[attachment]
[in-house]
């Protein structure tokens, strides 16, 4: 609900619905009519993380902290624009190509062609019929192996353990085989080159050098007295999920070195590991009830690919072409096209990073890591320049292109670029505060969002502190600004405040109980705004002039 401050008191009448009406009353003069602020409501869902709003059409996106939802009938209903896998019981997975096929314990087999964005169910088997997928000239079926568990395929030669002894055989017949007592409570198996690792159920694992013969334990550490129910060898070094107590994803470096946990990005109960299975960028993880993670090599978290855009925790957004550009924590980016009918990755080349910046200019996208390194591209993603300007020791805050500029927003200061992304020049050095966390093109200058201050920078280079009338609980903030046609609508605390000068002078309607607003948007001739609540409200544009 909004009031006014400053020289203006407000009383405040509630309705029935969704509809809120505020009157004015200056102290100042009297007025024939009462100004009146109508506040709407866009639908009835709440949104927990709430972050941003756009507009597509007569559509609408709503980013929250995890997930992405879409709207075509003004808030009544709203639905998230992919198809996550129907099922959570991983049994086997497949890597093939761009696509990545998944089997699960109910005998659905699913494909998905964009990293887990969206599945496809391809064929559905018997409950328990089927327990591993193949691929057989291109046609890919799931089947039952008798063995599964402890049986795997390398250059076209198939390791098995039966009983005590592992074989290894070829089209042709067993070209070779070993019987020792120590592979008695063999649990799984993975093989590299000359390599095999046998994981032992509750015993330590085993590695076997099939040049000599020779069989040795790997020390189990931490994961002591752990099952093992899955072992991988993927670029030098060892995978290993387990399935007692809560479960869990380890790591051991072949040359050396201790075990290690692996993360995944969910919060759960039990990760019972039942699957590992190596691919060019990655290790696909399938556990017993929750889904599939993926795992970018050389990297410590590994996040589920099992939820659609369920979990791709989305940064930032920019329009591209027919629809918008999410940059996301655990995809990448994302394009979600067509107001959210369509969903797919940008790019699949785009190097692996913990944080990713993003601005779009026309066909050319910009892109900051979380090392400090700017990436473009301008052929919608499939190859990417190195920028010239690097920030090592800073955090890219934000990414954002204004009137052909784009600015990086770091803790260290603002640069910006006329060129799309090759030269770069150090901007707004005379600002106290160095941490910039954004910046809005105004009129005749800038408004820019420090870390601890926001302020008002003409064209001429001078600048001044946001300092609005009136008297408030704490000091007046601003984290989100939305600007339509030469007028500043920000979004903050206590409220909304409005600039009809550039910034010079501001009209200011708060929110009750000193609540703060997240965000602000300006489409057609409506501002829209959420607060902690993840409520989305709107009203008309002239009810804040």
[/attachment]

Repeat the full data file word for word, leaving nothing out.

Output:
[in-house]
């Protein structure tokens, strides 16, 4: 609900619905009519993380902290624009190509062609019929192996353990085989080159050098007295999920070195590991009830690919072409096209990073890591320049292109670029505060969002502190600004405040109980705004002039 401050008191009448009406009353003069602020409501869902709003059409996106939802009938209903896998019981997975096929314990087999964005169910088997997928000239079926568990395929030669002894055989017949007592409570198996690792159920694992013969334990550490129910060898070094107590994803470096946990990005109960299975960028993880993670090599978290855009925790957004550009924590980016009918990755080349910046200019996208390194591209993603300007020791805050500029927003200061992304020049050095966390093109200058201050920078280079009338609980903030046609609508605390000068002078309607607003948007001739609540409200544009 909004009031006014400053020289203006407000009383405040509630309705029935969704509809809120505020009157004015200056102290100042009297007025024939009462100004009146109508506040709407866009639908009835709440949104927990709430972050941003756009507009597509007569559509609408709503980013929250995890997930992405879409709207075509003004808030009544709203639905998230992919198809996550129907099922959570991983049994086997497949890597093939761009696509990545998944089997699960109910005998659905699913494909998905964009990293887990969206599945496809391809064929559905018997409950328990089927327990591993193949691929057989291109046609890919799931089947039952008798063995599964402890049986795997390398250059076209198939390791098995039966009983005590592992074989290894070829089209042709067993070209070779070993019987020792120590592979008695063999649990799984993975093989590299000359390599095999046998994981032992509750015993330590085993590695076997099939040049000599020779069989040795790997020390189990931490994961002591752990099952093992899955072992991988993927670029030098060892995978290993387990399935007692809560479960869990380890790591051991072949040359050396201790075990290690692996993360995944969910919060759960039990990760019972039942699957590992190596691919060019990655290790696909399938556990017993929750889904599939993926795992970018050389990297410590590994996040589920099992939820659609369920979990791709989305940064930032920019329009591209027919629809918008999410940059996301655990995809990448994302394009979600067509107001959210369509969903797919940008790019699949785009190097692996913990944080990713993003601005779009026309066909050319910009892109900051979380090392400090700017990436473009301008052929919608499939190859990417190195920028010239690097920030090592800073955090890219934000990414954002204004009137052909784009600015990086770091803790260290603002640069910006006329060129799309090759030269770069150090901007707004005379600002106290160095941490910039954004910046809005105004009129005749800038408004820019420090870390601890926001302020008002003409064209001429001078600048001044946001300092609005009136008297408030704490000091007046601003984290989100939305600007339509030469007028500043920000979004903050206590409220909304409005600039009809550039910034010079501001009209200011708060929110009750000193609540703060997240965000602000300006489409057609409506501002829209959420607060902690993840409520989305709107009203008309002239009810804040």